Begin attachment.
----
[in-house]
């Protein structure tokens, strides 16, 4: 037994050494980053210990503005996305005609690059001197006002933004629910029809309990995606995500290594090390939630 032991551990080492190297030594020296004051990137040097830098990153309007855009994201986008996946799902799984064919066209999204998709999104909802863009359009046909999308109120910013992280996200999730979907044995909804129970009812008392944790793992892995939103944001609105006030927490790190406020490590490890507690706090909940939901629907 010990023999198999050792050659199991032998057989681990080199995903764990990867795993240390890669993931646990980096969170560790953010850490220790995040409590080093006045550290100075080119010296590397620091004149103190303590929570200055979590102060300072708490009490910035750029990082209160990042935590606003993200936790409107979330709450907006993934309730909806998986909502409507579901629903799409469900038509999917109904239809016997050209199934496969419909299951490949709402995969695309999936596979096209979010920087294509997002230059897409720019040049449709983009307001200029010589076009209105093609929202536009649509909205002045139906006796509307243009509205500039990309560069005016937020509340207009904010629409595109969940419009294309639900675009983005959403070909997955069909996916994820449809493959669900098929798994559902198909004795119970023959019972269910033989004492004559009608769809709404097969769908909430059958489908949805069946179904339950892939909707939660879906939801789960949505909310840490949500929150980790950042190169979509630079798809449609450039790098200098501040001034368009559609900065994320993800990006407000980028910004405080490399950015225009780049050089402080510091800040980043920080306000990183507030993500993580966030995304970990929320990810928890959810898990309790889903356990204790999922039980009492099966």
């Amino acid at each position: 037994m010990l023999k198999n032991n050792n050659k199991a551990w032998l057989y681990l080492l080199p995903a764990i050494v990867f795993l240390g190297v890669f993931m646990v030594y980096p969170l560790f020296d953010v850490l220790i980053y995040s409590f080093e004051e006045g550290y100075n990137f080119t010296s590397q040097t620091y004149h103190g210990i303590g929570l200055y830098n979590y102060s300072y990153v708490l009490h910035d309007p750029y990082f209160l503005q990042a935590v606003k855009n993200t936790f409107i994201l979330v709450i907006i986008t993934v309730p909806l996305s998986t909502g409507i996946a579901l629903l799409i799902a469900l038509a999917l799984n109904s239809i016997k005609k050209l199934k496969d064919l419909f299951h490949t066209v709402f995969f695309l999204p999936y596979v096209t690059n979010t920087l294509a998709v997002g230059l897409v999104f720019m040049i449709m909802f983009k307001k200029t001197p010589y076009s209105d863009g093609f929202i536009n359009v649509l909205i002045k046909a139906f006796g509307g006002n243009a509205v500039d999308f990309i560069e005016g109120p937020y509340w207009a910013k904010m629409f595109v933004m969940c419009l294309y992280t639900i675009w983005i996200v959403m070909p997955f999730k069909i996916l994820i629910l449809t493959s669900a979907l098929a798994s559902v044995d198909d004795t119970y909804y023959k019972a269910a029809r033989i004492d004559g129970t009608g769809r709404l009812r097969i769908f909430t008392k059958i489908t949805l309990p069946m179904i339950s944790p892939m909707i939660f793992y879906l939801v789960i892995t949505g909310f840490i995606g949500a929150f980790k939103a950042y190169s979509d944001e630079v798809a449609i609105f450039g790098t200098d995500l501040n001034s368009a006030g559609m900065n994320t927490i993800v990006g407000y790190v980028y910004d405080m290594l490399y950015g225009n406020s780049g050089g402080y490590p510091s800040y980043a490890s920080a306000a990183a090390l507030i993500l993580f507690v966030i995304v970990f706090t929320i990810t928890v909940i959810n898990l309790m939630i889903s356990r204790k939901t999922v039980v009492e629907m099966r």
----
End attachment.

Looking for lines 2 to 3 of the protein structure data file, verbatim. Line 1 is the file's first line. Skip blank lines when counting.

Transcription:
């Protein structure tokens, strides 16, 4: 037994050494980053210990503005996305005609690059001197006002933004629910029809309990995606995500290594090390939630 032991551990080492190297030594020296004051990137040097830098990153309007855009994201986008996946799902799984064919066209999204998709999104909802863009359009046909999308109120910013992280996200999730979907044995909804129970009812008392944790793992892995939103944001609105006030927490790190406020490590490890507690706090909940939901629907 010990023999198999050792050659199991032998057989681990080199995903764990990867795993240390890669993931646990980096969170560790953010850490220790995040409590080093006045550290100075080119010296590397620091004149103190303590929570200055979590102060300072708490009490910035750029990082209160990042935590606003993200936790409107979330709450907006993934309730909806998986909502409507579901629903799409469900038509999917109904239809016997050209199934496969419909299951490949709402995969695309999936596979096209979010920087294509997002230059897409720019040049449709983009307001200029010589076009209105093609929202536009649509909205002045139906006796509307243009509205500039990309560069005016937020509340207009904010629409595109969940419009294309639900675009983005959403070909997955069909996916994820449809493959669900098929798994559902198909004795119970023959019972269910033989004492004559009608769809709404097969769908909430059958489908949805069946179904339950892939909707939660879906939801789960949505909310840490949500929150980790950042190169979509630079798809449609450039790098200098501040001034368009559609900065994320993800990006407000980028910004405080490399950015225009780049050089402080510091800040980043920080306000990183507030993500993580966030995304970990929320990810928890959810898990309790889903356990204790999922039980009492099966």
């Amino acid at each position: 037994m010990l023999k198999n032991n050792n050659k199991a551990w032998l057989y681990l080492l080199p995903a764990i050494v990867f795993l240390g190297v890669f993931m646990v030594y980096p969170l560790f020296d953010v850490l220790i980053y995040s409590f080093e004051e006045g550290y100075n990137f080119t010296s590397q040097t620091y004149h103190g210990i303590g929570l200055y830098n979590y102060s300072y990153v708490l009490h910035d309007p750029y990082f209160l503005q990042a935590v606003k855009n993200t936790f409107i994201l979330v709450i907006i986008t993934v309730p909806l996305s998986t909502g409507i996946a579901l629903l799409i799902a469900l038509a999917l799984n109904s239809i016997k005609k050209l199934k496969d064919l419909f299951h490949t066209v709402f995969f695309l999204p999936y596979v096209t690059n979010t920087l294509a998709v997002g230059l897409v999104f720019m040049i449709m909802f983009k307001k200029t001197p010589y076009s209105d863009g093609f929202i536009n359009v649509l909205i002045k046909a139906f006796g509307g006002n243009a509205v500039d999308f990309i560069e005016g109120p937020y509340w207009a910013k904010m629409f595109v933004m969940c419009l294309y992280t639900i675009w983005i996200v959403m070909p997955f999730k069909i996916l994820i629910l449809t493959s669900a979907l098929a798994s559902v044995d198909d004795t119970y909804y023959k019972a269910a029809r033989i004492d004559g129970t009608g769809r709404l009812r097969i769908f909430t008392k059958i489908t949805l309990p069946m179904i339950s944790p892939m909707i939660f793992y879906l939801v789960i892995t949505g909310f840490i995606g949500a929150f980790k939103a950042y190169s979509d944001e630079v798809a449609i609105f450039g790098t200098d995500l501040n001034s368009a006030g559609m900065n994320t927490i993800v990006g407000y790190v980028y910004d405080m290594l490399y950015g225009n406020s780049g050089g402080y490590p510091s800040y980043a490890s920080a306000a990183a090390l507030i993500l993580f507690v966030i995304v970990f706090t929320i990810t928890v909940i959810n898990l309790m939630i889903s356990r204790k939901t999922v039980v009492e629907m099966r």